Compare Remortgage Quotes

As with anything to do with property or finance there are costs associated with a remortgage. Not all costs apply in every case, but you should be aware of which costs may apply.

If you're only interested in getting a quick quote to compare remortgage legal costs, the click here to get your quotations now (don't worry, we don't ask for your email address or telephone number).

Typically, the possible costs of a remortgage are as follows:

The early repayment charge

When you borrow money from a bank of building society, they make their profit by charging interest on the money that you borrow. So over the lifetime of the loan, your repayments will be made up of a mixture of capital and interest. You typically pay more interest at the start of the loan, and this will steadily decrease as the capital owed reduces. It may surprise you, but it is not unusual for the money you borrow from your bank or building society to actually be borrowed in turn from elsewhere. Even if this is not the case, the projected profit from your loan is dependent on it running its course. Should you repay your loan early, then some of that profit is lost. For this reason most mortgages have an early repayment charge - this is usually a percentage of the remaining capital of the loan. This means that you must be very careful to assess whether early re-payment is cost effective of not.

For example the total cost of early repayment of you existing mortgage may be £10,000, whereas the money saved by switching to a new deal with your existing or new lender may be £9,000 - In this case it is not worth remortgaging.

You must take into consideration then, how much of your outstanding mortgage you will pay as a charge (typically 1% to 5%), when that money must be repaid, must the money be repaid up-front, or can it be added to the new mortgage and whether it is worth remortgaging at all.

The admin fee / exit fee / release of deeds fee

This is a dubious charge for returning your deeds and other ambiguous administrative costs. You should check carefully to see if there was any mention of this in the original documentation for your mortgage. If you were not give information about an exit fee in writing, then there is a good chance that your lender has no right to charge you. Each mortgage sold should come with a key-facts sheet and a mortgage offer in writing. Check to see what they say. There is no interest on this fee - so sometimes you can pay it at the start of the mortgage and other times at the end. The amount should be fixed, and agreed at the point where the mortgage is taken. This fee can range from anywhere between £0 and £300.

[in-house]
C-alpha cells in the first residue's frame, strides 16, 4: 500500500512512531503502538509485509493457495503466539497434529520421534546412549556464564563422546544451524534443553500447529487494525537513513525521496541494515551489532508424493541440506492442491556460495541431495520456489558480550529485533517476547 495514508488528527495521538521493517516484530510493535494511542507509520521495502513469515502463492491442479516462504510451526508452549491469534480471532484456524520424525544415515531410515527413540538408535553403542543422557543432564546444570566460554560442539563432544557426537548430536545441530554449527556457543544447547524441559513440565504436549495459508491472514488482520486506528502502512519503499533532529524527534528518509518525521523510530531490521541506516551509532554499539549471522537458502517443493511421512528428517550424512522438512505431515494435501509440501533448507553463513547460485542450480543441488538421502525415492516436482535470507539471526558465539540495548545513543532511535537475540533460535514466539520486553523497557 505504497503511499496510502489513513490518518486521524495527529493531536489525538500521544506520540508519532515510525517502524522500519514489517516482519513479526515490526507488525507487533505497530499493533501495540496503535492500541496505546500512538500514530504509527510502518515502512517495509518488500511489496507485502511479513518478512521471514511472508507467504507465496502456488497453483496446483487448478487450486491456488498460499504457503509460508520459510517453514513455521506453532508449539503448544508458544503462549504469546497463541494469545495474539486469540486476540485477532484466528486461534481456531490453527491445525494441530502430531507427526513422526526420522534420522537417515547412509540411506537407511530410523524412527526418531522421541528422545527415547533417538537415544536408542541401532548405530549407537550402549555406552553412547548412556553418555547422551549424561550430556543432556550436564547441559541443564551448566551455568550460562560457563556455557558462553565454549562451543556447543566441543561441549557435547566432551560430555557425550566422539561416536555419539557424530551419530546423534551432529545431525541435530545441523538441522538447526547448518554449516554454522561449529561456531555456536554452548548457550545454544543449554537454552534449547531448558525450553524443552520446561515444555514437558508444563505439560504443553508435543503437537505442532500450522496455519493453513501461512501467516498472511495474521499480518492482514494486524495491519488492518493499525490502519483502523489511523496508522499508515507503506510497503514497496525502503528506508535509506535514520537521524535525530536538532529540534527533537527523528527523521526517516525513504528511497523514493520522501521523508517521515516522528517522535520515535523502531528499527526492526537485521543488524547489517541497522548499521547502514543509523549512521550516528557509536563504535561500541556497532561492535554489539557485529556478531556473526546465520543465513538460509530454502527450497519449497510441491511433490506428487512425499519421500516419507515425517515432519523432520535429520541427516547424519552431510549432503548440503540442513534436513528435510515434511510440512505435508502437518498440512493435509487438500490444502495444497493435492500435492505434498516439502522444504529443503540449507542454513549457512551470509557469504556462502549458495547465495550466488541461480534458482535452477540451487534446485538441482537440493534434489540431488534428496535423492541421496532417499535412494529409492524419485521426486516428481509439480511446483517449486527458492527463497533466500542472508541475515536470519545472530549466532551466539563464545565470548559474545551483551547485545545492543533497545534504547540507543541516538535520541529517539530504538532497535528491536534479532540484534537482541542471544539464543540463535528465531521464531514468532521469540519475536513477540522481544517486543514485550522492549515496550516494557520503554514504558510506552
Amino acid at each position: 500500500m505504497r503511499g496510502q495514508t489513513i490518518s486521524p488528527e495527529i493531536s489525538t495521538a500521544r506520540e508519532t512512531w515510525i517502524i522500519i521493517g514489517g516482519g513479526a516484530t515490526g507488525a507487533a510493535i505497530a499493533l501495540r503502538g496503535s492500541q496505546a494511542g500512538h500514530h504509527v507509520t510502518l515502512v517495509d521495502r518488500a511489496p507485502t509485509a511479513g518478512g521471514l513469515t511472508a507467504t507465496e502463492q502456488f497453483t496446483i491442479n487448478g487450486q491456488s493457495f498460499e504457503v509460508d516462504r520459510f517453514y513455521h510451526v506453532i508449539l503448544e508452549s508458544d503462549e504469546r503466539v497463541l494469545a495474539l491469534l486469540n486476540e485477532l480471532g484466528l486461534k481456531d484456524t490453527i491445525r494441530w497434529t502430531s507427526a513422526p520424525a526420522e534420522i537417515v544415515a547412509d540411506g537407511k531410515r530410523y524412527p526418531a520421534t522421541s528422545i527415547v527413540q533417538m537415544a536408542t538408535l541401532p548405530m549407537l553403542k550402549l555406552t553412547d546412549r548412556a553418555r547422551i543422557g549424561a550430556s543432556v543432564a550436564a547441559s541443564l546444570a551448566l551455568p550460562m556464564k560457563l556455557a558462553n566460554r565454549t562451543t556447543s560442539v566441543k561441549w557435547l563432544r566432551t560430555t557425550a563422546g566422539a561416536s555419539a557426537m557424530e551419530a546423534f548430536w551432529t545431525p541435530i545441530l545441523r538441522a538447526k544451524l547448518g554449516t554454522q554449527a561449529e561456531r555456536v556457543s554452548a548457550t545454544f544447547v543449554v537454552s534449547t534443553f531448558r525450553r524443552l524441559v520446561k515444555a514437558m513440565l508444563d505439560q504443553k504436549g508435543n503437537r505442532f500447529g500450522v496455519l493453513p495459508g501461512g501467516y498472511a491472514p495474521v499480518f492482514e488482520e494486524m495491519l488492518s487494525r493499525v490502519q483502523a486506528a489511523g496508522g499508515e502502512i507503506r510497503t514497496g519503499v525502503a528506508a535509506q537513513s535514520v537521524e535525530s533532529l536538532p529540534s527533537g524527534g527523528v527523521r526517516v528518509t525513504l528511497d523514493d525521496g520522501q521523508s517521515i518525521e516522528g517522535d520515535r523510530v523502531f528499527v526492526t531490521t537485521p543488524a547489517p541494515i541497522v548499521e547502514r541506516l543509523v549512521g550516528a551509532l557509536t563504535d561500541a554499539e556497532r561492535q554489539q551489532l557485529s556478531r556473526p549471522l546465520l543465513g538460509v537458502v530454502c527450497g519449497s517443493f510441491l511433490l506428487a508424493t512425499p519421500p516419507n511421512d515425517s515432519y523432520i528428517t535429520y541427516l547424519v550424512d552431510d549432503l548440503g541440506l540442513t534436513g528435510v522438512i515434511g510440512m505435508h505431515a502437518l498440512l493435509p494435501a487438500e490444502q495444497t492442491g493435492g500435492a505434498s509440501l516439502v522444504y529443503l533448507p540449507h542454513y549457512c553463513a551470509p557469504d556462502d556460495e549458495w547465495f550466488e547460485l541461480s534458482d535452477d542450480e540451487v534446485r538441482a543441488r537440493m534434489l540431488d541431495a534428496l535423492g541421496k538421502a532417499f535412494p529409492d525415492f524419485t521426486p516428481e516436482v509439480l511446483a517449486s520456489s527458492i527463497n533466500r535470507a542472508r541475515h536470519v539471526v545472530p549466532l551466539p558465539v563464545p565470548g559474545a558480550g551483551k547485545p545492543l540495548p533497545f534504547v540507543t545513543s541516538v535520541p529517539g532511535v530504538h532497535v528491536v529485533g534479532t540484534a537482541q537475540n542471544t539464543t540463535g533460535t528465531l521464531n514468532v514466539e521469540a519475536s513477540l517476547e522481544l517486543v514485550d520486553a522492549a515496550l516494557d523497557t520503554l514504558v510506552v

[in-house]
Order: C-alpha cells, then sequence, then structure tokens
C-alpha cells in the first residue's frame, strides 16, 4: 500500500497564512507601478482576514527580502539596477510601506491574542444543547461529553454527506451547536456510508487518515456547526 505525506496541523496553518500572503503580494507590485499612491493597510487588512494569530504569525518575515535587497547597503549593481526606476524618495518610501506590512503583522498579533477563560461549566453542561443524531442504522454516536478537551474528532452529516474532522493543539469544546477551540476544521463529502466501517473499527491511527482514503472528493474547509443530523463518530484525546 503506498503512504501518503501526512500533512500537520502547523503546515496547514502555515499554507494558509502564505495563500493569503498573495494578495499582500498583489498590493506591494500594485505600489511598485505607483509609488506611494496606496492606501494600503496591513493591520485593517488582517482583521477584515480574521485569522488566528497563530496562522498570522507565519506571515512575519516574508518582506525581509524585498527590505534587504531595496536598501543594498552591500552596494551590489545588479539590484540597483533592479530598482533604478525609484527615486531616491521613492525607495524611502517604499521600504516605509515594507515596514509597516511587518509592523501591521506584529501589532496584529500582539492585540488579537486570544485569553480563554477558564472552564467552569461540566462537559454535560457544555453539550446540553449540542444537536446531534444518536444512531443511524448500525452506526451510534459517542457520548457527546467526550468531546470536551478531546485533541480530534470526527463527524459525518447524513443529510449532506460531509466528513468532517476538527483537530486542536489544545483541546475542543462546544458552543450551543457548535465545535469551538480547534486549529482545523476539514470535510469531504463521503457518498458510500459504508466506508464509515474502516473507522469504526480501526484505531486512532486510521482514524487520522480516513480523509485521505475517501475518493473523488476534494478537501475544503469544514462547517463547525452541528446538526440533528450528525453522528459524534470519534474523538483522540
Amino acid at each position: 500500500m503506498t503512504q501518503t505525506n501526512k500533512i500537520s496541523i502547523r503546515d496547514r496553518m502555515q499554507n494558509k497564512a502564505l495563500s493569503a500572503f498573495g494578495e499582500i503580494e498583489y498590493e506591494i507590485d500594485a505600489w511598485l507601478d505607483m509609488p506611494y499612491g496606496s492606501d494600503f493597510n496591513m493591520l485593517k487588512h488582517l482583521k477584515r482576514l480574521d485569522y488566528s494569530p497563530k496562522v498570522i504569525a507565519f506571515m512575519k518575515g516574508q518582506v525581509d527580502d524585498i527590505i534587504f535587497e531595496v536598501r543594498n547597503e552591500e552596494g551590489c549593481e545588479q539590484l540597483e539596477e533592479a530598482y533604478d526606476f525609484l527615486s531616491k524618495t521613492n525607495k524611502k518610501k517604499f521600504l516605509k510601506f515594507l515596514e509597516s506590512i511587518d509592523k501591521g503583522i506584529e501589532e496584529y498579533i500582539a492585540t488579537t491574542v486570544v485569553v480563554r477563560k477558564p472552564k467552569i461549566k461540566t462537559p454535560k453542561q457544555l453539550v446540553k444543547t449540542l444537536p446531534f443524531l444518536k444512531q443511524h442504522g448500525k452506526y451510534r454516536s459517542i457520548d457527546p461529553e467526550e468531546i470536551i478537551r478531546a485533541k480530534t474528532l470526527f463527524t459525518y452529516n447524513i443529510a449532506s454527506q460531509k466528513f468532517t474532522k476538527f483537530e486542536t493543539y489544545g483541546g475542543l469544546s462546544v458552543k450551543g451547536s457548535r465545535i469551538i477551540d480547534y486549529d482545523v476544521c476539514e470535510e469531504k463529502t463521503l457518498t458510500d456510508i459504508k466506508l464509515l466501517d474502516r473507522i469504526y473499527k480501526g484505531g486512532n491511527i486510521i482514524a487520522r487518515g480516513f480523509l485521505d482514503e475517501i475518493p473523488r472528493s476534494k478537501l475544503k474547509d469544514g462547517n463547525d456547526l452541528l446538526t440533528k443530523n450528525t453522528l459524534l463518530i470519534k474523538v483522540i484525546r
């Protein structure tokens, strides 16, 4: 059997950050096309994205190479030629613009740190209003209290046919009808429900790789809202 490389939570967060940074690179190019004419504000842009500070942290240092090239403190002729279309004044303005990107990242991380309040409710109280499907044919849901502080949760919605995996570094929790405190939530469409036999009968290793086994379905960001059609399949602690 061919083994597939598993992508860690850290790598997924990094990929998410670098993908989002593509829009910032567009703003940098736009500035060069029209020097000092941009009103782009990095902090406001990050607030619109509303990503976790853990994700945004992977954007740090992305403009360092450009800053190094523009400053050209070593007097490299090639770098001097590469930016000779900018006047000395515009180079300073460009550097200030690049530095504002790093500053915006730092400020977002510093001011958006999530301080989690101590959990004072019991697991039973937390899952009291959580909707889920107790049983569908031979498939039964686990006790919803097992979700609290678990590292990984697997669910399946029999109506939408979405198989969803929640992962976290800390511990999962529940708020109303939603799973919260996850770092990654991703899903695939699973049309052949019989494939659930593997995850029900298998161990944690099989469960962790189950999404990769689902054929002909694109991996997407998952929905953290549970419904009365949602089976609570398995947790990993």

Banks and building societies are regulated. You can read more on this topic here: http://www.financial-ombudsman.org.uk/publications/technical_notes/mortgages-early-repayment-charges.html

Conveyancing fees for your new mortgage

These are payable to a solicitor. It is not unusual for a lender to include a legal package with your remortgage - but you will end up using their preferred solicitor.

The complications come when you want to add someone or to remove someone from the mortgage / deed of the property. You may be borrowing more to buy someone out of the property.

You will need to get a quotation for this work.

Other costs associated with your new mortgage deal

  • Mortgage fees - there are usually two, although not necessarily both.
    • Arrangement fee - This is often a hefty charge and is usually necessary to secure a good rate. It is nominally to cover "administrative costs" - and can be added to your loan. If it is added to your loan, then consider repaying it as quickly as possible to avoid paying interest on it. Just remember the whole point of this fee (which the lender can call whatever they like) is to get more money from you. In addition to the interest on your loan it allows the lender to make a profit. Be careful to weigh up the "low rate" against "high fees" scenario. It may well be the case that it would be less expensive to pay a slightly higher rate of interest and lower fees.
    • Booking fee - this is a usually a smaller charge of a few hundred pound - to "reserve your product" or some other such reason. It is usually non-refundable, and is quick and easy money for the bank - even if your property purchase falls through, or you decide not to go ahead.
  • Valuation fee
    • This is a charge of £300 - £400 which may be waived by some lenders. It is to cover the cost of having the property valued. This is the lender's way of checking that the property is worth what they are lending you to buy it. In the event that you default on your repayments, they can repossess the property and get their money back.
  • Broker fee
    • If you are getting your mortgage arrange through a broker, then they will be paid for their time and involvement. You could be charged, for example, 1% or the cost of the loan, or a fixed fee of a few hundred pounds. It is also worth considering that the broker will be on a commission. Where possible, one should perhaps consider cutting out the middle-man.
  • Your new repayments
    • Don't forget to factor in your new monthly cost for your new mortgage. Can you really afford it?

Disclaimer: eQuoteConveyancing in no way offers financial or mortgage advice. The information on this page is of a journalistic nature only. Please contact an independent financial adviser if you require financial advice.